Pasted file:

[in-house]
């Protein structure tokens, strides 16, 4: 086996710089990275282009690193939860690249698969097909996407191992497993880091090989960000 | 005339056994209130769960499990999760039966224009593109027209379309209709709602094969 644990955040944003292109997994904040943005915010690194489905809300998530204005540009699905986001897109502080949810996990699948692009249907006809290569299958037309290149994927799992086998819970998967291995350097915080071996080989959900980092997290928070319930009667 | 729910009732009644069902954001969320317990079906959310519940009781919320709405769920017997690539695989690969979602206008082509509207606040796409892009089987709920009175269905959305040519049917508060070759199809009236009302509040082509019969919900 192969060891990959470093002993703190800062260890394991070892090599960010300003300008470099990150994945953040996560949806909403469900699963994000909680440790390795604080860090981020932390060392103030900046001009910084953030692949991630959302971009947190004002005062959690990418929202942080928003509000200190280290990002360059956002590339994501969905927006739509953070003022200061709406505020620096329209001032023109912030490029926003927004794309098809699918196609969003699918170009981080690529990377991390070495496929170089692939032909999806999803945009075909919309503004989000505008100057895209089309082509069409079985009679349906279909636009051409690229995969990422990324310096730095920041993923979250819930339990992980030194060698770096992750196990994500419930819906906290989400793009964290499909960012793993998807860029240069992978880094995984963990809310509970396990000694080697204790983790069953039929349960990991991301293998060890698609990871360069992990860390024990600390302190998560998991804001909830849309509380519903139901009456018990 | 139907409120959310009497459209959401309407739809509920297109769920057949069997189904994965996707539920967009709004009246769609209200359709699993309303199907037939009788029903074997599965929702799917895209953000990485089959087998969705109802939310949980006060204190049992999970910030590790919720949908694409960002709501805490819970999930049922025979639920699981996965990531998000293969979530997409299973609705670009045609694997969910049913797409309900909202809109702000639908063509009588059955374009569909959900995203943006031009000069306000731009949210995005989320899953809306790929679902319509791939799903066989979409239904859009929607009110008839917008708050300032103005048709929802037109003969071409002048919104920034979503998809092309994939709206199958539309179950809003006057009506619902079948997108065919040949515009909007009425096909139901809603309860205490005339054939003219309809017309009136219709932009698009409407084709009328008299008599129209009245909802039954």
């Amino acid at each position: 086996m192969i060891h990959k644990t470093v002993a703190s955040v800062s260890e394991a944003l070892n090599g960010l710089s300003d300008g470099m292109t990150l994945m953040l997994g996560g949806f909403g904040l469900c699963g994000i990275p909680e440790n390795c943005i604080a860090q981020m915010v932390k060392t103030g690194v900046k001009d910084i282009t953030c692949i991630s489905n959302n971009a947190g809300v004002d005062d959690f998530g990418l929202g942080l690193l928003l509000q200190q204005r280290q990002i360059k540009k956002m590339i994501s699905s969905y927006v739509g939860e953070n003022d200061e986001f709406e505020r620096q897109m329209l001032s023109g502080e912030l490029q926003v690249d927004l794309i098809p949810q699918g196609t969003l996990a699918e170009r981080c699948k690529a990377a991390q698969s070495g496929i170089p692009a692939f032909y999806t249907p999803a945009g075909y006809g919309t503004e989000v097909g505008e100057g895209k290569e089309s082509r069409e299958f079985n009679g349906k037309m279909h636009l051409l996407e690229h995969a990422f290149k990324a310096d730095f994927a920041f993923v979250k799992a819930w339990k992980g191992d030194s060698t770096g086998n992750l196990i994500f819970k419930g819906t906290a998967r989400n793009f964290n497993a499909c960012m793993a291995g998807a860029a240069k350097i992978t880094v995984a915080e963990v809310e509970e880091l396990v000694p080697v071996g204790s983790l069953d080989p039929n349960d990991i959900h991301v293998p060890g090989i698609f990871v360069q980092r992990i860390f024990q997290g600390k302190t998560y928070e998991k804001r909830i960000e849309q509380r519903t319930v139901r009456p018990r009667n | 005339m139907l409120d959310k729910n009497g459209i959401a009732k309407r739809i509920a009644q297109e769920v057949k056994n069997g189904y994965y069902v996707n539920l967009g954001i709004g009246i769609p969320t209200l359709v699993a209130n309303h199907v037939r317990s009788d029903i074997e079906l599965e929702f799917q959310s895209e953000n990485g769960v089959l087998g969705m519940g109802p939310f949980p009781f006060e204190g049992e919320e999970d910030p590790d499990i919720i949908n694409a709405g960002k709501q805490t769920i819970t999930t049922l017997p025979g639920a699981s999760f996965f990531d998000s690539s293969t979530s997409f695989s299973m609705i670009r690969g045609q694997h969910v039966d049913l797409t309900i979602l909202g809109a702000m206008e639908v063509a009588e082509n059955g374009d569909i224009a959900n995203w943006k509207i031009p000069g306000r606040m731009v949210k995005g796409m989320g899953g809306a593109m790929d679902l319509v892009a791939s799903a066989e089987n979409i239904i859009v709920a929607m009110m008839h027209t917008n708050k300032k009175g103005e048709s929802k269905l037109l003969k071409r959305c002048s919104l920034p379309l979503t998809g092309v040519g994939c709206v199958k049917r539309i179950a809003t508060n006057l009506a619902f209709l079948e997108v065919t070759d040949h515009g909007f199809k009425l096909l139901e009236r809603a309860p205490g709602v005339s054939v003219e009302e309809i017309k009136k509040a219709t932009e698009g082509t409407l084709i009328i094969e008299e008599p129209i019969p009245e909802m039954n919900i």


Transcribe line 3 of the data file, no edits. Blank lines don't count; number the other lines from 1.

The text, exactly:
């Amino acid at each position: 086996m192969i060891h990959k644990t470093v002993a703190s955040v800062s260890e394991a944003l070892n090599g960010l710089s300003d300008g470099m292109t990150l994945m953040l997994g996560g949806f909403g904040l469900c699963g994000i990275p909680e440790n390795c943005i604080a860090q981020m915010v932390k060392t103030g690194v900046k001009d910084i282009t953030c692949i991630s489905n959302n971009a947190g809300v004002d005062d959690f998530g990418l929202g942080l690193l928003l509000q200190q204005r280290q990002i360059k540009k956002m590339i994501s699905s969905y927006v739509g939860e953070n003022d200061e986001f709406e505020r620096q897109m329209l001032s023109g502080e912030l490029q926003v690249d927004l794309i098809p949810q699918g196609t969003l996990a699918e170009r981080c699948k690529a990377a991390q698969s070495g496929i170089p692009a692939f032909y999806t249907p999803a945009g075909y006809g919309t503004e989000v097909g505008e100057g895209k290569e089309s082509r069409e299958f079985n009679g349906k037309m279909h636009l051409l996407e690229h995969a990422f290149k990324a310096d730095f994927a920041f993923v979250k799992a819930w339990k992980g191992d030194s060698t770096g086998n992750l196990i994500f819970k419930g819906t906290a998967r989400n793009f964290n497993a499909c960012m793993a291995g998807a860029a240069k350097i992978t880094v995984a915080e963990v809310e509970e880091l396990v000694p080697v071996g204790s983790l069953d080989p039929n349960d990991i959900h991301v293998p060890g090989i698609f990871v360069q980092r992990i860390f024990q997290g600390k302190t998560y928070e998991k804001r909830i960000e849309q509380r519903t319930v139901r009456p018990r009667n | 005339m139907l409120d959310k729910n009497g459209i959401a009732k309407r739809i509920a009644q297109e769920v057949k056994n069997g189904y994965y069902v996707n539920l967009g954001i709004g009246i769609p969320t209200l359709v699993a209130n309303h199907v037939r317990s009788d029903i074997e079906l599965e929702f799917q959310s895209e953000n990485g769960v089959l087998g969705m519940g109802p939310f949980p009781f006060e204190g049992e919320e999970d910030p590790d499990i919720i949908n694409a709405g960002k709501q805490t769920i819970t999930t049922l017997p025979g639920a699981s999760f996965f990531d998000s690539s293969t979530s997409f695989s299973m609705i670009r690969g045609q694997h969910v039966d049913l797409t309900i979602l909202g809109a702000m206008e639908v063509a009588e082509n059955g374009d569909i224009a959900n995203w943006k509207i031009p000069g306000r606040m731009v949210k995005g796409m989320g899953g809306a593109m790929d679902l319509v892009a791939s799903a066989e089987n979409i239904i859009v709920a929607m009110m008839h027209t917008n708050k300032k009175g103005e048709s929802k269905l037109l003969k071409r959305c002048s919104l920034p379309l979503t998809g092309v040519g994939c709206v199958k049917r539309i179950a809003t508060n006057l009506a619902f209709l079948e997108v065919t070759d040949h515009g909007f199809k009425l096909l139901e009236r809603a309860p205490g709602v005339s054939v003219e009302e309809i017309k009136k509040a219709t932009e698009g082509t409407l084709i009328i094969e008299e008599p129209i019969p009245e909802m039954n919900i």